A West Sussex care home where residents were at “risk of serious harm” has been closed down following enforcement action by the CQC.
Horncastle House at Sharpthorne, East Grinstead, which was run by Sussex Health Care (SHC), was removed from the care register following an inspection on September 13.
Debbie Ivanova, CQC’s Deputy Chief Inspector of Adult Social Care, said: “The standard of care that we found on our inspection left us in no doubt that some people living at Horncastle House were in danger of choking if we did not act quickly to protect them. People were being exposed to immediate risk of serious harm or death because of the poor practice.”
The 23 people using the service were told to leave immediately after the SHC withdrew staff support shortly following the CQC issued its enforcement notice.
Ms Ivanova added: “During an emergency closure, people do need to move but we recommend it is done in a planned and measured way. In this case the provider took the decision to withdraw their staff. That decision meant that the local authority had no alternative but to move people out that night, adding unnecessarily to the stress and worry for the families and for those involved.”
Following concerns raised by a relative, the CQC found that risks to people had increased since an inspection in August that rated the home Inadequate.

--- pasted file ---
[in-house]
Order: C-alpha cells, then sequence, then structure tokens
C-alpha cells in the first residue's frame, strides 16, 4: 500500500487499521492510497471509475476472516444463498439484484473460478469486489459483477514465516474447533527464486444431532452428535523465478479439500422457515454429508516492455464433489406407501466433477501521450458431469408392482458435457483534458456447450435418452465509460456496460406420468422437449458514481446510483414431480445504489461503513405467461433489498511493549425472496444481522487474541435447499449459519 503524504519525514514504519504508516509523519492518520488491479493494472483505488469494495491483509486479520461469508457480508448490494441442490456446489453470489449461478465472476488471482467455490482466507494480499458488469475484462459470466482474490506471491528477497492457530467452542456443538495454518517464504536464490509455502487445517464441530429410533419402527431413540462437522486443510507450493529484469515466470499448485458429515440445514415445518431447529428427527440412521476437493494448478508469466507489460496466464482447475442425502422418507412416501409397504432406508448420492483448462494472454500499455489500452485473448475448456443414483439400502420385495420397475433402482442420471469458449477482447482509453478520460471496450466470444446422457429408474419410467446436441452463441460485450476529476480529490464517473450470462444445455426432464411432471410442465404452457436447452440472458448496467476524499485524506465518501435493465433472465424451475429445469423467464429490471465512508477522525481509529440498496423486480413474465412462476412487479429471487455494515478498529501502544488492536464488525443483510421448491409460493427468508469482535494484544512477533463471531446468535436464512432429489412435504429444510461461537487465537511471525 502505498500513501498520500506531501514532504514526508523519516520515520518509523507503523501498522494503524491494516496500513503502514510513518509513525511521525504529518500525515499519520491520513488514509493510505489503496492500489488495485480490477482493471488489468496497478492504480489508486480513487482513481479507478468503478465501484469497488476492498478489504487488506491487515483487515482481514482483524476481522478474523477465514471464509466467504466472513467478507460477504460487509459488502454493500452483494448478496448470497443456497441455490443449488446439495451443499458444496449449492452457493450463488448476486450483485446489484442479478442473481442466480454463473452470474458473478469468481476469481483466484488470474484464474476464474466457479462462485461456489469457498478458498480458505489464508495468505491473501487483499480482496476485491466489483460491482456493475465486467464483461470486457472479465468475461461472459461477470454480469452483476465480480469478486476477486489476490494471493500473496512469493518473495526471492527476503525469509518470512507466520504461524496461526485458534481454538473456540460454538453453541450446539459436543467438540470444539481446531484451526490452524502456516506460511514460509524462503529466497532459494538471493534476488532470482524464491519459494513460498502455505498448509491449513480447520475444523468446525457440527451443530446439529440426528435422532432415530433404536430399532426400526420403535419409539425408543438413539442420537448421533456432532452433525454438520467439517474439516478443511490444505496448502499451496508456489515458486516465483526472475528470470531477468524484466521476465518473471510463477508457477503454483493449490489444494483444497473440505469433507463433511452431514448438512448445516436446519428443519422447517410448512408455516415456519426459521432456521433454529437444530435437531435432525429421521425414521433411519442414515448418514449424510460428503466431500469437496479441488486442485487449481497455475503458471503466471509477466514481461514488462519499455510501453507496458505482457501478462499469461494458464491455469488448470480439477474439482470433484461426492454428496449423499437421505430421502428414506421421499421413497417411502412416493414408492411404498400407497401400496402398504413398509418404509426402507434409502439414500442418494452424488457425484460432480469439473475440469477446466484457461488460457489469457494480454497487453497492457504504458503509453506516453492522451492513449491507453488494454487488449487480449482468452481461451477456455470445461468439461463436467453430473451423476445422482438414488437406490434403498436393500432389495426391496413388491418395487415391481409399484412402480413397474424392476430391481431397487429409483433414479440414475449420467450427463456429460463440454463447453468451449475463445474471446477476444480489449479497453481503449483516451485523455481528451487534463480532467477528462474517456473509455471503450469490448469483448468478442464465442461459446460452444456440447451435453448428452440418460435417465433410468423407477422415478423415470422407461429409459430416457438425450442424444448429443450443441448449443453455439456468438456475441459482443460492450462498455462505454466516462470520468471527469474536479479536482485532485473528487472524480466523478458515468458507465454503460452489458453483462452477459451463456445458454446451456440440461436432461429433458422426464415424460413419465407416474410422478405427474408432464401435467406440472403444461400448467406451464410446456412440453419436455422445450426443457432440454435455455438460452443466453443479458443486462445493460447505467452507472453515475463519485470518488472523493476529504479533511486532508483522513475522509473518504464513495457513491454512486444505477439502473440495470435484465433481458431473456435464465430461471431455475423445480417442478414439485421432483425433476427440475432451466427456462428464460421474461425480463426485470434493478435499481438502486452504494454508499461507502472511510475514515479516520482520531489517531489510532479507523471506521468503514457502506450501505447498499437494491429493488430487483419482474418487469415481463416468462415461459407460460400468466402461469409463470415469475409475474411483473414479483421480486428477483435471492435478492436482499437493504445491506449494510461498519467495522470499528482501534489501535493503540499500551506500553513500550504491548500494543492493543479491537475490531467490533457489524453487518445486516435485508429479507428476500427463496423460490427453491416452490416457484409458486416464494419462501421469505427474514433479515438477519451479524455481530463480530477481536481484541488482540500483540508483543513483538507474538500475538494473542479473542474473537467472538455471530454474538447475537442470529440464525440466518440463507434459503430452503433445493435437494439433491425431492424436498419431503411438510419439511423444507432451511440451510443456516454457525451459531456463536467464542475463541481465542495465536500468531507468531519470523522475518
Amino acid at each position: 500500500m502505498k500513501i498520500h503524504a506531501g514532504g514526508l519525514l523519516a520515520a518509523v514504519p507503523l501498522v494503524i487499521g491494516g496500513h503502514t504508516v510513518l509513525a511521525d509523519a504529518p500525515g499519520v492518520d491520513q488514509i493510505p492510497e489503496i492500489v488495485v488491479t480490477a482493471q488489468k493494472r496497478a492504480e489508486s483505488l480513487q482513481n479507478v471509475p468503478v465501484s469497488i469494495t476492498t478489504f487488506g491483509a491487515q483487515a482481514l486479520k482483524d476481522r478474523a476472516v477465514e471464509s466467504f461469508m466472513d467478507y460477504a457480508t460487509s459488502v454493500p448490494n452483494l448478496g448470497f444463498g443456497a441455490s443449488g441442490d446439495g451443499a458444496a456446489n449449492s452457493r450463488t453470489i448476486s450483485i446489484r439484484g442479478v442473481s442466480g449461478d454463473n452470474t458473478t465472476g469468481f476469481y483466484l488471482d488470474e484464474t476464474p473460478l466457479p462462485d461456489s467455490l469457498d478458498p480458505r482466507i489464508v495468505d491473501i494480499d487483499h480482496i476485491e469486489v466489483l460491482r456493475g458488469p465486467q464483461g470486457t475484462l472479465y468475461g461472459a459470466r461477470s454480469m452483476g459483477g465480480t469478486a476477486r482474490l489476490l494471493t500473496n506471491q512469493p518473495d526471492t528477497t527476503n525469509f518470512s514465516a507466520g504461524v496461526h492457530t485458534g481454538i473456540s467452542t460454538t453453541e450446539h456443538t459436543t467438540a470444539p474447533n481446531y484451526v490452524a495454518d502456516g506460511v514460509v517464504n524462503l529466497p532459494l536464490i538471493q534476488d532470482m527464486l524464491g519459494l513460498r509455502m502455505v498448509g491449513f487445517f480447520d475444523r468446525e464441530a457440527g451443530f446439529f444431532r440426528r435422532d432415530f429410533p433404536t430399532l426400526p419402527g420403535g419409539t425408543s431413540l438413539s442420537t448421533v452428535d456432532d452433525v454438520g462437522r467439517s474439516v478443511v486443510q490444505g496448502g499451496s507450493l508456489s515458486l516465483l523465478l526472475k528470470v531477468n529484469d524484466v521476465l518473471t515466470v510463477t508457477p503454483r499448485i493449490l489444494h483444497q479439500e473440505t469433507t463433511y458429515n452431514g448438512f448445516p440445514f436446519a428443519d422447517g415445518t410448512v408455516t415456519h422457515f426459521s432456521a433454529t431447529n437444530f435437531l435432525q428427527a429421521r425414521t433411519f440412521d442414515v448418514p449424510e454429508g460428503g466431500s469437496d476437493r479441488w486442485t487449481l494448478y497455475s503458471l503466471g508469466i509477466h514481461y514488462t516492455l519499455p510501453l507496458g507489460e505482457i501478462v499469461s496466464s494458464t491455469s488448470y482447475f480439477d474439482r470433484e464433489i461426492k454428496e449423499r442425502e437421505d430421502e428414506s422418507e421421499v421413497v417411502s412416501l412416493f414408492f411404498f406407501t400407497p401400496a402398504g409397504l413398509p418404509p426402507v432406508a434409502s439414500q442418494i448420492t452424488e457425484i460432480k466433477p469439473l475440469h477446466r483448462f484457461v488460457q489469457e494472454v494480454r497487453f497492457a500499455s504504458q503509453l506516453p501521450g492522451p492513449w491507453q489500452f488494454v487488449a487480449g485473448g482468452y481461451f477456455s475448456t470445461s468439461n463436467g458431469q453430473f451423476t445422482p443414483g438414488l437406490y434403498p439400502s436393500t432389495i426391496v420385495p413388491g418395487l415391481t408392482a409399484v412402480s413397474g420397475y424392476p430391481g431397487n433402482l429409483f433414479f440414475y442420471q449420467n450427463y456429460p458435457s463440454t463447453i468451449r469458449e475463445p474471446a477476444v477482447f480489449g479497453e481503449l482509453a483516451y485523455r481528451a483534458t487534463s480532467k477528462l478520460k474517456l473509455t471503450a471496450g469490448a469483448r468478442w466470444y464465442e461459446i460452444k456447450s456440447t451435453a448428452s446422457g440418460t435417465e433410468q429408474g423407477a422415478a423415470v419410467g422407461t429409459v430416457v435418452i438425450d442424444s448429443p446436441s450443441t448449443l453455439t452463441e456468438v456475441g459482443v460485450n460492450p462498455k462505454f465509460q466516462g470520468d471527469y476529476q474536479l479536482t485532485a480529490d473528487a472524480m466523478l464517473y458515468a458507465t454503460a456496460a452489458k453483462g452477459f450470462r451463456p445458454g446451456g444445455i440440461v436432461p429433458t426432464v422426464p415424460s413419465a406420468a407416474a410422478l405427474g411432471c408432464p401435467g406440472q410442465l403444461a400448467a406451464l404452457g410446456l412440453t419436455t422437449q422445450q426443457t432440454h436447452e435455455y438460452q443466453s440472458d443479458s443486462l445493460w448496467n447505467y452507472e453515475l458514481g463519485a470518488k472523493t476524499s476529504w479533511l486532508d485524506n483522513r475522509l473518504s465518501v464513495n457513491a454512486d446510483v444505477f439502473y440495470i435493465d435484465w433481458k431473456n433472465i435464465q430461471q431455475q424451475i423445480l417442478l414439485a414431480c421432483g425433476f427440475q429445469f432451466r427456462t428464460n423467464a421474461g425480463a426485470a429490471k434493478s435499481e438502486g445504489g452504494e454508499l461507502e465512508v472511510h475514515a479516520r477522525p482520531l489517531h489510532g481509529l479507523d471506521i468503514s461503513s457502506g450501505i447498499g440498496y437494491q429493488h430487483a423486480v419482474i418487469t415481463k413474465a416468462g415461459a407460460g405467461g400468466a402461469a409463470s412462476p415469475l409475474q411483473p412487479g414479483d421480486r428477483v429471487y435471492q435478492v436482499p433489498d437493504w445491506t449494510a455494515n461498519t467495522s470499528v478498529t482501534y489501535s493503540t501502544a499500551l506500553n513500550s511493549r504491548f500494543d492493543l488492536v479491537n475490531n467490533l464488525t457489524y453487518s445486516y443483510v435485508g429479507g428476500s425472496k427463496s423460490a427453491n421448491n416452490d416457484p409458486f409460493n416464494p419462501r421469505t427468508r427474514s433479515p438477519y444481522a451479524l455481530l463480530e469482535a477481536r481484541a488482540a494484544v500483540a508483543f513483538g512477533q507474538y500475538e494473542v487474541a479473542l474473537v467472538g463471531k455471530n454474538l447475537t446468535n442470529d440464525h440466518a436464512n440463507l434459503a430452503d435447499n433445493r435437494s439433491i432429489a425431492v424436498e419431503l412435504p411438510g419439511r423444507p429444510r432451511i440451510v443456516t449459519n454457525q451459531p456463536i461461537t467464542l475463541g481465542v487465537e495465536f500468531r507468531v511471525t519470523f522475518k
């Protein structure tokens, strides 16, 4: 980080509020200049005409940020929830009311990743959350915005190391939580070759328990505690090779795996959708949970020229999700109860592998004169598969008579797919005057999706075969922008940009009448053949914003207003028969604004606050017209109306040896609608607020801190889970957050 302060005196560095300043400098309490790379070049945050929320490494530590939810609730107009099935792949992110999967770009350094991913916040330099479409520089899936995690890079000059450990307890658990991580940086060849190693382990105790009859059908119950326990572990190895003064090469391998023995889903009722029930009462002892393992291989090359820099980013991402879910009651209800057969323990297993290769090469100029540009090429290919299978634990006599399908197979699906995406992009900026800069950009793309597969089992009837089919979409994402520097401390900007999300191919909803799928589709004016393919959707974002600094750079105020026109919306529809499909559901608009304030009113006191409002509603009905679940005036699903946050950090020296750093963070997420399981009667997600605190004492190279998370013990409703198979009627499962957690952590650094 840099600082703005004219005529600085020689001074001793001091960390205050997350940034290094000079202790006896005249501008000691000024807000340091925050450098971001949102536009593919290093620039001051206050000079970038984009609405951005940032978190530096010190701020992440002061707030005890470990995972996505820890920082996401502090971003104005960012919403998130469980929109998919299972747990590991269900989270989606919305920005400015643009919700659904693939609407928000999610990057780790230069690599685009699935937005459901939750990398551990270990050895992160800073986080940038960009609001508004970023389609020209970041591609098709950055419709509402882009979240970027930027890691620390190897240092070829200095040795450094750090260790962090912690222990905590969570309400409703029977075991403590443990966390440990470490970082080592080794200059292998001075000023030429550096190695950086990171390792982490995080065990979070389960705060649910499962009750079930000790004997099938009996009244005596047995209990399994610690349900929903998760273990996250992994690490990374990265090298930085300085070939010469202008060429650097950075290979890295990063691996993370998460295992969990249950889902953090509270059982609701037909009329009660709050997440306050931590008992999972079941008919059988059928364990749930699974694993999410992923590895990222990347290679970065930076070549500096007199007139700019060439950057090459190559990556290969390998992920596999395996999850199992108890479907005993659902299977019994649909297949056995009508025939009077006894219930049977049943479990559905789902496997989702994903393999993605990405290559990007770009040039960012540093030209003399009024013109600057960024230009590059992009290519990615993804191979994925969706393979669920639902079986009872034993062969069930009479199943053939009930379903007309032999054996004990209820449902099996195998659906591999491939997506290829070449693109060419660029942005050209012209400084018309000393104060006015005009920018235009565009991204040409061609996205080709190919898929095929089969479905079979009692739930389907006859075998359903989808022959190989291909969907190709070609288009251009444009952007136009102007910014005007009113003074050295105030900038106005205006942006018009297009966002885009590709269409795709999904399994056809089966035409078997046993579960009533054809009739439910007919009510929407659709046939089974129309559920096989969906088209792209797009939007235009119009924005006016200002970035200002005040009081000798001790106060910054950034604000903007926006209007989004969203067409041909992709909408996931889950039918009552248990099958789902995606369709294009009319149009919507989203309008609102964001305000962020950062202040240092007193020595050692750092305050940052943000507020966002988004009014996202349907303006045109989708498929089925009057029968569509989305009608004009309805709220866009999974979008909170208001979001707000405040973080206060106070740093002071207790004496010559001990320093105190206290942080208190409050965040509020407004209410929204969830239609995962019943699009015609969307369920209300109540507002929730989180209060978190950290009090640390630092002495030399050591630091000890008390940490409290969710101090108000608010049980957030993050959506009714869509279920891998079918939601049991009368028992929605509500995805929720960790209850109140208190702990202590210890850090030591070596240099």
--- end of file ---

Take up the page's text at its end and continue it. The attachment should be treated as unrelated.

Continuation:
The CQC said the service was unsafe for the people living there, because of risks from choking, lack of access to their call bell, from falls, poor hydration management and improper use of pressure-relieving equipment.
The regulator added that there were not enough experienced and competent staff, saying the home had a heavy reliance on agency staff.
An SHC spokesperson said: “The decision by the CQC to remove the registration of Horncastle House left us with no choice but to close the home immediately.”
SHC said it had done all it could to support residents, including providing food, drink and welfare checks.
“The CQC were not present at the home at any time during the afternoon or evening, and at no time was there any indication that the service could be continued for longer to permit a more managed move – had there been, we would have of course supported this wholeheartedly,” the spokesperson added.
“The CQC’s decision left 23 frail and vulnerable elderly people – including one who was being discharged from hospital at the time – in an incredibly uncertain situation. Any comments from the CQC saying otherwise is misleading and only serves to deflect blame for its decision.
“We understand the CQC is entitled to go down this route but we argue strongly that someone from the CQC should have intervened to halt proceedings. We will be lodging a complaint regarding the decision to close the home.”
Police are conducting an investigation into 12 deaths at SHC services between April 2015 and December 2017 (see Probe widened into Sussex Health Care deaths).